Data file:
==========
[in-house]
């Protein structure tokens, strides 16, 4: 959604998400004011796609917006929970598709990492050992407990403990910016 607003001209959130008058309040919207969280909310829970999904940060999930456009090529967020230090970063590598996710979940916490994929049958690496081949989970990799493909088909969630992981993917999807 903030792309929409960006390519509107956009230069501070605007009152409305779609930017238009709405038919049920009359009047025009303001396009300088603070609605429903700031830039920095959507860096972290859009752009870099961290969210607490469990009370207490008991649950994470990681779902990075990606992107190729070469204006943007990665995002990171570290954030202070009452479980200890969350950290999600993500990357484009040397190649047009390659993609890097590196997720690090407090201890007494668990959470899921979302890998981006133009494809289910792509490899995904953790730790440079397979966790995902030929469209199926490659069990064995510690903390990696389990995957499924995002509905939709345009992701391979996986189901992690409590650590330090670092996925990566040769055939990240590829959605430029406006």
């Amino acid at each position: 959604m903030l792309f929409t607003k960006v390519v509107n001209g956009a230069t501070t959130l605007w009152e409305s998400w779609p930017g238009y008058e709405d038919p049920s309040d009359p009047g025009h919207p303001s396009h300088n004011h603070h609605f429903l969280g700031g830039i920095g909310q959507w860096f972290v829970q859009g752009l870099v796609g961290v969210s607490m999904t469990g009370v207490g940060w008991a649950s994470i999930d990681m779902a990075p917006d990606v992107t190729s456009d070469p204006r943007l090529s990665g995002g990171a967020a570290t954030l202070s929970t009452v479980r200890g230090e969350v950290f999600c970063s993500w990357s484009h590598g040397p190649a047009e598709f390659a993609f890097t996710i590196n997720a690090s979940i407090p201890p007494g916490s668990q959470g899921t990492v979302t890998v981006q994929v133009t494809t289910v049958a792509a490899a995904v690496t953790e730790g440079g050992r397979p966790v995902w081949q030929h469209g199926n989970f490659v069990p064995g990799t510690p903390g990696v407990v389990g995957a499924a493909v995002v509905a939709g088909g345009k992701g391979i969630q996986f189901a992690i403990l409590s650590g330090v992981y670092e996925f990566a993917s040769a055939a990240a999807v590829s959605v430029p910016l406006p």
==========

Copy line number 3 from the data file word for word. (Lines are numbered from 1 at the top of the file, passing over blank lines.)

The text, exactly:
């Amino acid at each position: 959604m903030l792309f929409t607003k960006v390519v509107n001209g956009a230069t501070t959130l605007w009152e409305s998400w779609p930017g238009y008058e709405d038919p049920s309040d009359p009047g025009h919207p303001s396009h300088n004011h603070h609605f429903l969280g700031g830039i920095g909310q959507w860096f972290v829970q859009g752009l870099v796609g961290v969210s607490m999904t469990g009370v207490g940060w008991a649950s994470i999930d990681m779902a990075p917006d990606v992107t190729s456009d070469p204006r943007l090529s990665g995002g990171a967020a570290t954030l202070s929970t009452v479980r200890g230090e969350v950290f999600c970063s993500w990357s484009h590598g040397p190649a047009e598709f390659a993609f890097t996710i590196n997720a690090s979940i407090p201890p007494g916490s668990q959470g899921t990492v979302t890998v981006q994929v133009t494809t289910v049958a792509a490899a995904v690496t953790e730790g440079g050992r397979p966790v995902w081949q030929h469209g199926n989970f490659v069990p064995g990799t510690p903390g990696v407990v389990g995957a499924a493909v995002v509905a939709g088909g345009k992701g391979i969630q996986f189901a992690i403990l409590s650590g330090v992981y670092e996925f990566a993917s040769a055939a990240a999807v590829s959605v430029p910016l406006p």